“You requested this meeting at this time, at this conference?” Again Lee watched the man closely.

“Correct.” Hussein, or Abdul, as Lee remembered he had previously called himself, replied in English. His overlaid accent spoke to Lee of English public school or one of the better universities, indicating family wealth, though not necessarily great intellect. He might be a clever man or have bought his way through Cambridge or Oxford. To ask might not be wise, but the right questions would tell Lee a lot about the man sitting against the wall.

“You wish to do business with me … open an account perhaps?” Lee knew that was not the man’s intention. He would not want to leave any trace of his dealings with Lee. Not that he would be worried about Lee, but a trail can be followed in both directions.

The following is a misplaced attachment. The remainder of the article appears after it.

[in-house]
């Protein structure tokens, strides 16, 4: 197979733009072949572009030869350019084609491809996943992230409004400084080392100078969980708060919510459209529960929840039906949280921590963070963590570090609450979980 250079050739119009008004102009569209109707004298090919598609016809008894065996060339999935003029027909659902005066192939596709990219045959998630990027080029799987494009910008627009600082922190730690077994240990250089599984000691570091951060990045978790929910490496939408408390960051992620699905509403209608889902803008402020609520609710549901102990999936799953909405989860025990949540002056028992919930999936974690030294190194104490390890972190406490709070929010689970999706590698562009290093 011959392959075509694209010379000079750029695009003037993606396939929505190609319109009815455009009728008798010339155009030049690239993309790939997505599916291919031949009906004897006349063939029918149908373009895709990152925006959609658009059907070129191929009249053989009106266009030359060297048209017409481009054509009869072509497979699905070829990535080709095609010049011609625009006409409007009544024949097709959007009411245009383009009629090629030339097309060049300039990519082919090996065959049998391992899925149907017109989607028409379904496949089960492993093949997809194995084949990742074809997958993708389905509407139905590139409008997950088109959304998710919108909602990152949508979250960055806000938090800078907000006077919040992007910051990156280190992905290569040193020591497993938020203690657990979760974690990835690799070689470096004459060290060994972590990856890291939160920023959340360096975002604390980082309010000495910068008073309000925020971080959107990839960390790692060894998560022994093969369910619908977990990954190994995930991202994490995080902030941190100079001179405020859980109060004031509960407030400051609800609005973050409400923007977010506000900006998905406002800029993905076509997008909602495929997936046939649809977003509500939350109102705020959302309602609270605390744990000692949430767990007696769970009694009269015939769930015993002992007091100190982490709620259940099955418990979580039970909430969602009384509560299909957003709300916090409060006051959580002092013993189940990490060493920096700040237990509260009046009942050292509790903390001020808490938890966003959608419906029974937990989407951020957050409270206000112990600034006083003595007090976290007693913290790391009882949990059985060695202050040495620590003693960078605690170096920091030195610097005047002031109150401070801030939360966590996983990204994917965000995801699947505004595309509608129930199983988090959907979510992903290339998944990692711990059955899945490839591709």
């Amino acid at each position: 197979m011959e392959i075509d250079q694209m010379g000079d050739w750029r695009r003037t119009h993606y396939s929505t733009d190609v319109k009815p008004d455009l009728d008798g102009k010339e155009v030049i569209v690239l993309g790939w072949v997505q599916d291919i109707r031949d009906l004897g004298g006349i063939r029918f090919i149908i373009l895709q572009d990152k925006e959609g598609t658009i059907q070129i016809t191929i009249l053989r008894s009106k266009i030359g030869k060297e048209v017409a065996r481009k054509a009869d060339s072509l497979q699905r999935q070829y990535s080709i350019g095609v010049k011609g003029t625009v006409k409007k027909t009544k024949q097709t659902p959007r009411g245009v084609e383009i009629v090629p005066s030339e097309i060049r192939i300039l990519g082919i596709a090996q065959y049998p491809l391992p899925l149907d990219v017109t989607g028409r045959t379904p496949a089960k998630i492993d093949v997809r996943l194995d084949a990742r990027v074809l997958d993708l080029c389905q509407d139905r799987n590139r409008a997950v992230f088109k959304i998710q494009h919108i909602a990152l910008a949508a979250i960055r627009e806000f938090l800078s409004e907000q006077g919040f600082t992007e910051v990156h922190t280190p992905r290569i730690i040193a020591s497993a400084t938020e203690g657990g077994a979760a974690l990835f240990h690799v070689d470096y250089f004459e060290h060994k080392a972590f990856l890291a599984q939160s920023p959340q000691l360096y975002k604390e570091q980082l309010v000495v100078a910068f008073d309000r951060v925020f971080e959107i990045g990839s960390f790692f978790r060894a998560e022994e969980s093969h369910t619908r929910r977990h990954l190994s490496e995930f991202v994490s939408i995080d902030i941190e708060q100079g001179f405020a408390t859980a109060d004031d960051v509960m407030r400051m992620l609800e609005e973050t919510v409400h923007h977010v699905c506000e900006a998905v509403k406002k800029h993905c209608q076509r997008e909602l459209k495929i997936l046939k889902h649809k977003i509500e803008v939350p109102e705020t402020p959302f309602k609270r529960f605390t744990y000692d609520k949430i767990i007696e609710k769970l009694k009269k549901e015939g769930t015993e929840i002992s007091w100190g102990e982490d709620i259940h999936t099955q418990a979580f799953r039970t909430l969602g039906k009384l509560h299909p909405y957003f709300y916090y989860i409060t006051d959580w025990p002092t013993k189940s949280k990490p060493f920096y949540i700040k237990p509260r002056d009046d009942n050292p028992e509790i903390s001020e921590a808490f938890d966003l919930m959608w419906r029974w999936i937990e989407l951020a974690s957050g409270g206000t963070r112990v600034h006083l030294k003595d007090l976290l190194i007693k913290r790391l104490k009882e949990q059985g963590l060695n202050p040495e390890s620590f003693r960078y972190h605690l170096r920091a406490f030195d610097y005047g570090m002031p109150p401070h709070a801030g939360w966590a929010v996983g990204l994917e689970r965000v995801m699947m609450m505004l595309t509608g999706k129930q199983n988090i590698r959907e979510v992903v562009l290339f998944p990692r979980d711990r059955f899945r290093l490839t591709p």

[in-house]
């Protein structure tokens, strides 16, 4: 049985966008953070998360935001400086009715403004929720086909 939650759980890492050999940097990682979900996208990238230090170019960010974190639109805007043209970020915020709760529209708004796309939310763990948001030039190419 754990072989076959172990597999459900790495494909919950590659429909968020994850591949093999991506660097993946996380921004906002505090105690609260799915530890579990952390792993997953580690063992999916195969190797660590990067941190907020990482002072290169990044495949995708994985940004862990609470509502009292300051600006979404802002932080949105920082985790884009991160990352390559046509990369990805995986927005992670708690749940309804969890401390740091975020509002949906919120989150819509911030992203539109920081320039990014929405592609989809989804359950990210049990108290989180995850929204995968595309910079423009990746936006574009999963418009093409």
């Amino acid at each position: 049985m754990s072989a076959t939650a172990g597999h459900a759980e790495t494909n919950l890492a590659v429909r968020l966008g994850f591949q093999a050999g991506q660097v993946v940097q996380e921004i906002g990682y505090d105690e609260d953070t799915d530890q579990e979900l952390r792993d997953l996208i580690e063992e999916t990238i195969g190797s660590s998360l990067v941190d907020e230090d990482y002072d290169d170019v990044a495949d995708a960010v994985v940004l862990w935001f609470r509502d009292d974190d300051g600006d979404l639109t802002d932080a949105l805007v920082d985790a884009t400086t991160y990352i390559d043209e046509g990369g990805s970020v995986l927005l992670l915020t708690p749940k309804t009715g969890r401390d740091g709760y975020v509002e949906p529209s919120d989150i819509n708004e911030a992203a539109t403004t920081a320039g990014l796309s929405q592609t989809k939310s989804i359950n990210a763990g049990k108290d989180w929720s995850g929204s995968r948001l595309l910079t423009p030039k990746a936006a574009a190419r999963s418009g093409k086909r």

“No account. No record.”

“Ah! You want me to lend you money and keep no record, so in time I will not remember if you have repaid me in full and I will not be able to find you. This does not make good business sense in these days of numerous transactions coming and going.” It often surprised Lee how much additional unintended information clients let slip as they tried to make a point clear, when he played dumb.

“Allah does not borrow money.”

“That Allah needs money seems an odd concept.”

“We need the money to push forward the Holy War against the infidel.”

“Do we include Allah?”

“Allah commands that we take the war up to the infidel. Do you not read, not study words of the Holy Book?”